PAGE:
And work out who it is that keeps coming into her room.

A novel that grips from the very beginning and that will live long in the memory, The Last Thing I Remember is Deborah Bee's startling debut thriller.

Swan Boy - Nikki Sheehan - enchanting

My thoughts

I don't read many childrens or young adult books but I spotted this up and coming novel and something about the description appealed to me.

Swan boy by Nikki Sheehan is obviously going to draw comparison with Billy Elliott with the young lad and dance connection, but Billy Elliott didn't captivate me as much as Young Johnny Emin did. The lovely writing reminds me very much of David Almond David Almond (of Skellig fame)

13 year old Johnny doesn't have an enviable life, his Dad died recently, his Mum moved them to a tower block miles from all his mates, he has to look after his little brother Mojo, whose name I really don't like :( Mogjo's just a little kid, 5 years old and half the time pretending to be a dog, or is he a cat today? He spends his free time drawing elaborately on the kitchen table and Johnny agrees to keep this hidden from Mum as at least it keeps Mojo occupied and helps with him missing his dad too much.

To crown everything, Johnny had to change schools with the home move, and is now the new boy that everyone loves to pick on, at a rather rough school where he can't seem to fit in.

Gosh I loved Johnny, I really wanted to make everything ok for him, but it isn't and it's going from bad to worse. The gang of kids known as the populars have chosen Johnny as their pet project and making his life even more miserable is the little gangs leader Liams ambition. Liams a nasty little bully boy with a few hangers on who aren't any better than he is. But one day as Liam has a massive go at Johnny a rescuer appears in the unlikely appearance of a Swan who scares off Liam and seems to be protecting Johnny. Rather inevitably this marks him out even more and he becomes known as Swan Boy and not in a nice way!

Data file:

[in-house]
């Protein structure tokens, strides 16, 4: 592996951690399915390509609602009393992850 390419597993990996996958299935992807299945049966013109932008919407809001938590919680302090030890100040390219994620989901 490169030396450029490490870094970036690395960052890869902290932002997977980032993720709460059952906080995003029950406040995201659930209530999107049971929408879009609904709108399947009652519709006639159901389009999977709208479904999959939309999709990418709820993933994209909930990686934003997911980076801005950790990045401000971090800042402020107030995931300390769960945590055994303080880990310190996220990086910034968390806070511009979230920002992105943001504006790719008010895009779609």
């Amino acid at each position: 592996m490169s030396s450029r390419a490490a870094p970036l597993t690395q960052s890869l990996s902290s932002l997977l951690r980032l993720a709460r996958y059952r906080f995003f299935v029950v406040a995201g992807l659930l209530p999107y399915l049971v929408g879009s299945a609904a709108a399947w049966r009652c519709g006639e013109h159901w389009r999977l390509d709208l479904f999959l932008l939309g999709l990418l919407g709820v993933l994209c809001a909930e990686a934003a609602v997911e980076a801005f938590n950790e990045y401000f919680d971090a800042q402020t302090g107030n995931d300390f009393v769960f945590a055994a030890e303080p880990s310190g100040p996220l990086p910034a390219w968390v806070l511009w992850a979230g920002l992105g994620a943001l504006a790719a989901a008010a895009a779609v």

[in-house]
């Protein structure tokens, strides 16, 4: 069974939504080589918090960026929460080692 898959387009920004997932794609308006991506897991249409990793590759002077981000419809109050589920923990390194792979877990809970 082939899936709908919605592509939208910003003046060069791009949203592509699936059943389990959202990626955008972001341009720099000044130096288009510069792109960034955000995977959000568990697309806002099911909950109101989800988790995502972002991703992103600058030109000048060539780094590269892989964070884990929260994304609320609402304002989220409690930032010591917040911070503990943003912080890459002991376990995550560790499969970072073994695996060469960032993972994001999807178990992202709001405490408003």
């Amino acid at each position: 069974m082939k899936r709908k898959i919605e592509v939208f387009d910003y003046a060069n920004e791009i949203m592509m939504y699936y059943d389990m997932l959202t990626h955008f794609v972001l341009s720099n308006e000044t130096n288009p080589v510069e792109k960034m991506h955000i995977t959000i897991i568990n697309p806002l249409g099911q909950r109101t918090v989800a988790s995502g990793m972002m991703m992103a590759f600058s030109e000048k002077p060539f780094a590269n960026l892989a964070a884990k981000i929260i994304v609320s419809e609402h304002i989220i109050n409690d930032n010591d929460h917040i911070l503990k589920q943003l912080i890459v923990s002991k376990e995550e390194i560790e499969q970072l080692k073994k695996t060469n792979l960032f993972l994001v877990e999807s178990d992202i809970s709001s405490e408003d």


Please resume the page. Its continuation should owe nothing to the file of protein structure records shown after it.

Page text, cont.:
Johnny's not the only kid being bullied, there's the lonely overweight kid Stefan from whom the gang are extorting cash and both he and Johnny end up in the schools strict punishment regime of being made to pick litter after school as reparation for any misdemeanour a hated rule from which there no escaping. Except that this time there is .... an alternative that is.

The large group of youngsters on litter picking duties, which also includes Liam and his cronies are offered the chance to escape the litter crew by taking part instead in a dance group which quirky drama teacher Mrs Cray has formed. It's Hobsons choice for Johnny, either he picks litter wearing a bright green uniform and become even more noticeable and likely to be bullied, or learn to dance and get picked on for that. But when he reluctantly goes to Mrs Crays class she offers him a starring role in the dance - which just turns out to be ballet and it's based on Swan Lake! Swans become an over riding influence to Johnny and he keeps coming across them in unusual places as he eschews litter picking to learn dancing and even a piece de resistance move which will be almost like flying. Day by day he grows and develops and we watch him learn to be himself and begin to grow into the man he is set to become one day.

This is a coming of age story which seemed to be out of my comfort zone reading wise yet I felt instantly at home in.

There are a few slightly ethereal elements to the story, although many things fall into place very neatly a couple of things remain inexplicable. The whole story is beautifully told, just the right balance of nastiness and a touch of niceness to counteract it and the everyday alongside the otherwordly. Utterly charming and wonderfully readable I recommend this enchanting book to readers of all ages from 8 to 80.

I recieved a free copy of this beautiful book from Oneworld publications in exchange for my honest opinion which its been a pleasure to give.

The blurb

When Johnny moves house and starts a new school he has to deal with a bully who can't leave him alone. But help comes from an unexpected and surprising source and Johnny's growing power soon puts him in a very special place.

A chance encounter with a swan sparks a series of events that result in Johnny playing the lead in a school ballet. His teacher wants him to live the role, and when feathers start sprouting on his chest, Johnny begins to understand his true potential. But will he be strong or brave enough to beat his bullies, take care of his brother, support his mother and find a place for himself among all the chaos that is prevailing in his life.